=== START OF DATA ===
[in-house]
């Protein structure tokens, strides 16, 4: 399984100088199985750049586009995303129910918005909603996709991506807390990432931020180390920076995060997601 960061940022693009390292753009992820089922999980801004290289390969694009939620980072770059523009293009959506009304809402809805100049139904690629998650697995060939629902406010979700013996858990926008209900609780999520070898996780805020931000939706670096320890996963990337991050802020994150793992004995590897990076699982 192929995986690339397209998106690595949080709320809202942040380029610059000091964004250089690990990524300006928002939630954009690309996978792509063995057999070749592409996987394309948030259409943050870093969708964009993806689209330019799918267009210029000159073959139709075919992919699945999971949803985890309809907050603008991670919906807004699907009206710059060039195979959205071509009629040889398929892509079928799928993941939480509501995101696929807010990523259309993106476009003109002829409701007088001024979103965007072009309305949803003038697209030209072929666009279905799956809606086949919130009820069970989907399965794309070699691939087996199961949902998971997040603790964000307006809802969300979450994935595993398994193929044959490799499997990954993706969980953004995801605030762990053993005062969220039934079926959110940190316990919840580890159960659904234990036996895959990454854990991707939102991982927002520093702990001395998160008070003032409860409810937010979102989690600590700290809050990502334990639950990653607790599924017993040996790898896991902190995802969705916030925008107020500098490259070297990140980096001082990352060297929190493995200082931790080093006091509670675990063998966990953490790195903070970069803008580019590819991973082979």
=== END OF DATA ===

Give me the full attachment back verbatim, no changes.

[in-house]
């Protein structure tokens, strides 16, 4: 399984100088199985750049586009995303129910918005909603996709991506807390990432931020180390920076995060997601 960061940022693009390292753009992820089922999980801004290289390969694009939620980072770059523009293009959506009304809402809805100049139904690629998650697995060939629902406010979700013996858990926008209900609780999520070898996780805020931000939706670096320890996963990337991050802020994150793992004995590897990076699982 192929995986690339397209998106690595949080709320809202942040380029610059000091964004250089690990990524300006928002939630954009690309996978792509063995057999070749592409996987394309948030259409943050870093969708964009993806689209330019799918267009210029000159073959139709075919992919699945999971949803985890309809907050603008991670919906807004699907009206710059060039195979959205071509009629040889398929892509079928799928993941939480509501995101696929807010990523259309993106476009003109002829409701007088001024979103965007072009309305949803003038697209030209072929666009279905799956809606086949919130009820069970989907399965794309070699691939087996199961949902998971997040603790964000307006809802969300979450994935595993398994193929044959490799499997990954993706969980953004995801605030762990053993005062969220039934079926959110940190316990919840580890159960659904234990036996895959990454854990991707939102991982927002520093702990001395998160008070003032409860409810937010979102989690600590700290809050990502334990639950990653607790599924017993040996790898896991902190995802969705916030925008107020500098490259070297990140980096001082990352060297929190493995200082931790080093006091509670675990063998966990953490790195903070970069803008580019590819991973082979």